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iqbal malik

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Off-pump CABG is quicker and safer? In nine experienced US hospitals, 680 off-pump coronary artery bypass graft (CABG) procedures were compared to 1733 standard procedures. After adjusting for patient characteristics and risk factors, including severity of coronary artery disease, left ventricular function, functional status, diabetes, renal function, peripheral vascular disease, age, and priority of surgery (elective, urgent, emergent), off-pump surgery was found to be associated with a highly significant reduction in complications (multivariable odds ratio (OR) 0.52, 95% confidence interval (CI) 0.38 to 0.70; p = 0.0001) and operative death (OR 0.56, 95% CI 0.32 to 0.93; p = 0.033). Off-pump surgery was also associated with significant reductions in operating theatre time and length of hospitalisation. The study was not powered to detect differences in individual complications.

 1 Plomondon ME, Cleveland JC, Ludwig ST, Grunwald GK, Kiefe CI, Grover FL, Shroyer AL. Off-pump coronary artery bypass is associated with improved risk-adjusted outcomes.


Evidence supporting an invasive approach to treatment of acute coronary syndromes: In 2220 patients with unstable angina or non-ST elevation myocardial infarction an invasive strategy (routine catheterisation within 4–48 hours and revascularisation as appropriate) was compared to a more conservative strategy (catheterisation performed only if the patient had objective evidence of recurrent ischaemia or an abnormal stress test). All patients were treated with aspirin, heparin, and the glycoprotein IIb/IIIa inhibitor tirofiban. The primary end point was a composite of death, non-fatal myocardial infarction, and rehospitalisation for an acute coronary syndrome at six months. At six months, the rate of the primary end point was 15.9% with the early invasive strategy versus 19.4% with the conservative strategy (OR 0.78; p = 0.025). The rate of death or non-fatal myocardial infarction at six months was similarly reduced (7.3% …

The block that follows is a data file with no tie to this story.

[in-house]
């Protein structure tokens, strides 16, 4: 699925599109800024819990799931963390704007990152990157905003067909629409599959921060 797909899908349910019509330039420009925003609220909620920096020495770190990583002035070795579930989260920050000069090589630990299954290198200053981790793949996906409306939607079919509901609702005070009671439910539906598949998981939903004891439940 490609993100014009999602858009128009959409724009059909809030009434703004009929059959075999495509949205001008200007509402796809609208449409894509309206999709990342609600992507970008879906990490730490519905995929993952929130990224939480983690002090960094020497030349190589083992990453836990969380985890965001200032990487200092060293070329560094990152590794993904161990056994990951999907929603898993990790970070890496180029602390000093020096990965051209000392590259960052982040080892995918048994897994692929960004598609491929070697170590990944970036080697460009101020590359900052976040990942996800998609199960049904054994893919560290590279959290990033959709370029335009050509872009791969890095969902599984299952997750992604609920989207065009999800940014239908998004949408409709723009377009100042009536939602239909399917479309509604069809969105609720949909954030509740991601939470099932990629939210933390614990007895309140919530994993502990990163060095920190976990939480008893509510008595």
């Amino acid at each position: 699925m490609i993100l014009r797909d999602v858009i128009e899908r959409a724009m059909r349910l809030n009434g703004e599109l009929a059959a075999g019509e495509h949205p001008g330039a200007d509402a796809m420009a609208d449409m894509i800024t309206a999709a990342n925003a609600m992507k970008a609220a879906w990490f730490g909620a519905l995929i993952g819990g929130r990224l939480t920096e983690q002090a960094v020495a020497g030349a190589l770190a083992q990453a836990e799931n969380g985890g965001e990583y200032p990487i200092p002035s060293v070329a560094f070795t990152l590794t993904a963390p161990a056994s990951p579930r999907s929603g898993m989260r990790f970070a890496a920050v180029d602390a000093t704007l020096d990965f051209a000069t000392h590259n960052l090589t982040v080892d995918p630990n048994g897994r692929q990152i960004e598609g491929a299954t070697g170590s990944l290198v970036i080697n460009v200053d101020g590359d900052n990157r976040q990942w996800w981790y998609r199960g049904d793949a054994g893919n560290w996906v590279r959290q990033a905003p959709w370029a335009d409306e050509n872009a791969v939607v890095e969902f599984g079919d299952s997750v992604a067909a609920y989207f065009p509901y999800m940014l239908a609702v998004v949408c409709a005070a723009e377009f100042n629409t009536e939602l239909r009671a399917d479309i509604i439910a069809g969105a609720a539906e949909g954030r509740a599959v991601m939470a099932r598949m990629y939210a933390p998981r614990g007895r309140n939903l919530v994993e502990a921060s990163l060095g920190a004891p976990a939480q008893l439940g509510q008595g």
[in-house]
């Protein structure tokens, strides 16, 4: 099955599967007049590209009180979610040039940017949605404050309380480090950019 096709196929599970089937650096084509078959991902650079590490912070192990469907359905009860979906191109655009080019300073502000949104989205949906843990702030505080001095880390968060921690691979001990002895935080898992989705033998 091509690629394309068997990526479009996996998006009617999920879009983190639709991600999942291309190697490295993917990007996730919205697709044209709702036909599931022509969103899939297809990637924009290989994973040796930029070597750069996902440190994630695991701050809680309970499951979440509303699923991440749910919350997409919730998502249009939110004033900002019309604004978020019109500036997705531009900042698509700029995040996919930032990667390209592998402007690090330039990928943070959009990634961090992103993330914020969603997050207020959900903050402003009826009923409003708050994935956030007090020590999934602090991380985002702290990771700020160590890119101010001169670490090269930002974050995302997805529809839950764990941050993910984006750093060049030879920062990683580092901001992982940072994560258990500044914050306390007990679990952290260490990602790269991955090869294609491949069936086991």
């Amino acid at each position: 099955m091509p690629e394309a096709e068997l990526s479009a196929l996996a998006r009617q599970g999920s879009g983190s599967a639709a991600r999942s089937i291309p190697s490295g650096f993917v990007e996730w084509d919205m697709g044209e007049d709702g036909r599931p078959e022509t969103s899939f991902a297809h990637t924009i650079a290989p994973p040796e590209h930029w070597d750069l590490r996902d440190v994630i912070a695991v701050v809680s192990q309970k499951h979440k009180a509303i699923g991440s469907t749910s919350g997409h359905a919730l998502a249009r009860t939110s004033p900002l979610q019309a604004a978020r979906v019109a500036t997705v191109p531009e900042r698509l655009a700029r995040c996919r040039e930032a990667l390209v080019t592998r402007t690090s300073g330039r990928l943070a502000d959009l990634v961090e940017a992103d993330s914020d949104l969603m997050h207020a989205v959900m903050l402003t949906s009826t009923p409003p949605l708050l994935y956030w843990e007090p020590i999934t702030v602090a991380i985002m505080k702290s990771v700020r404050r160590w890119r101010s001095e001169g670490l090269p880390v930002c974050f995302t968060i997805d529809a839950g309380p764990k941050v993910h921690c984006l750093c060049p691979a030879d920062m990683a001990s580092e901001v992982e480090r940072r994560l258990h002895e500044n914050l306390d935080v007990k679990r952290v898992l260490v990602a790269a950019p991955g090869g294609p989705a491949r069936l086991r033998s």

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  • Journals scanned—American Journal of Medicine; American Journal of Physiology: Heart and Circulatory Physiology; Annals of Emergency Medicine; Annals of Thoracic Surgery; Archives of Internal Medicine; BMJ; Chest; European Journal of Cardiothoracic Surgery; Lancet; JAMA; Journal of Clinical Investigation; Journal of Diabetes and its Complications; Journal of Immunology; Journal of Thoracic and Cardiovascular Surgery; Nature Medicine; New England Journal of Medicine; Pharmacoeconomics; Thorax. Reviewers—C Baker, E Barnes, V Bhatia, R Desilva, M Earley, K Fox, D Gorog, G Jenkins, R Kaprilian, A Kapur, M Khan, P Lambiese, V Markides, M Poullis, P Ramrakha, J Strange, B Wasan, H Walker.